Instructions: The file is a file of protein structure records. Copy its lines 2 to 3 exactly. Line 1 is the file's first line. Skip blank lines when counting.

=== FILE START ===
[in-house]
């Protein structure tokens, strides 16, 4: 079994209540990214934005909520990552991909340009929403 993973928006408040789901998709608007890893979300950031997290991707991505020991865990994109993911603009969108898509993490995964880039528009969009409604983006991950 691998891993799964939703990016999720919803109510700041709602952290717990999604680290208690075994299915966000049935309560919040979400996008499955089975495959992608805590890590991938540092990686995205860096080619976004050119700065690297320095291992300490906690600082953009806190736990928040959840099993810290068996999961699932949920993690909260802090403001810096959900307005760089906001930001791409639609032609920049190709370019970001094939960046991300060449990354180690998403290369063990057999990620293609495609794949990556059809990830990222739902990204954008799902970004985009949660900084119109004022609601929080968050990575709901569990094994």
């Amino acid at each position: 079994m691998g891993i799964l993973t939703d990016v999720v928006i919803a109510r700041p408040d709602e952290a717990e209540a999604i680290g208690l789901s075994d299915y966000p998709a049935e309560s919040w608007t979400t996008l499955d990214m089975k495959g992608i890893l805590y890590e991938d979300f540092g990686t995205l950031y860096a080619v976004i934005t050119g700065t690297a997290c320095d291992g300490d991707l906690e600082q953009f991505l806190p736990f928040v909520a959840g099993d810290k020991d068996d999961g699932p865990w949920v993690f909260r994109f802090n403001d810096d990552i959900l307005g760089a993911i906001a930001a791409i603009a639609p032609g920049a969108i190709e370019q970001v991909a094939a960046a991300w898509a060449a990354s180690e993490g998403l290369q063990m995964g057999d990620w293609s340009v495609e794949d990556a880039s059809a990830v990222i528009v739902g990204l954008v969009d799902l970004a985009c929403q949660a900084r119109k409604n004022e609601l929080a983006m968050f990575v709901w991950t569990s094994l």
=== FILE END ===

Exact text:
């Protein structure tokens, strides 16, 4: 079994209540990214934005909520990552991909340009929403 993973928006408040789901998709608007890893979300950031997290991707991505020991865990994109993911603009969108898509993490995964880039528009969009409604983006991950 691998891993799964939703990016999720919803109510700041709602952290717990999604680290208690075994299915966000049935309560919040979400996008499955089975495959992608805590890590991938540092990686995205860096080619976004050119700065690297320095291992300490906690600082953009806190736990928040959840099993810290068996999961699932949920993690909260802090403001810096959900307005760089906001930001791409639609032609920049190709370019970001094939960046991300060449990354180690998403290369063990057999990620293609495609794949990556059809990830990222739902990204954008799902970004985009949660900084119109004022609601929080968050990575709901569990094994």
């Amino acid at each position: 079994m691998g891993i799964l993973t939703d990016v999720v928006i919803a109510r700041p408040d709602e952290a717990e209540a999604i680290g208690l789901s075994d299915y966000p998709a049935e309560s919040w608007t979400t996008l499955d990214m089975k495959g992608i890893l805590y890590e991938d979300f540092g990686t995205l950031y860096a080619v976004i934005t050119g700065t690297a997290c320095d291992g300490d991707l906690e600082q953009f991505l806190p736990f928040v909520a959840g099993d810290k020991d068996d999961g699932p865990w949920v993690f909260r994109f802090n403001d810096d990552i959900l307005g760089a993911i906001a930001a791409i603009a639609p032609g920049a969108i190709e370019q970001v991909a094939a960046a991300w898509a060449a990354s180690e993490g998403l290369q063990m995964g057999d990620w293609s340009v495609e794949d990556a880039s059809a990830v990222i528009v739902g990204l954008v969009d799902l970004a985009c929403q949660a900084r119109k409604n004022e609601l929080a983006m968050f990575v709901w991950t569990s094994l």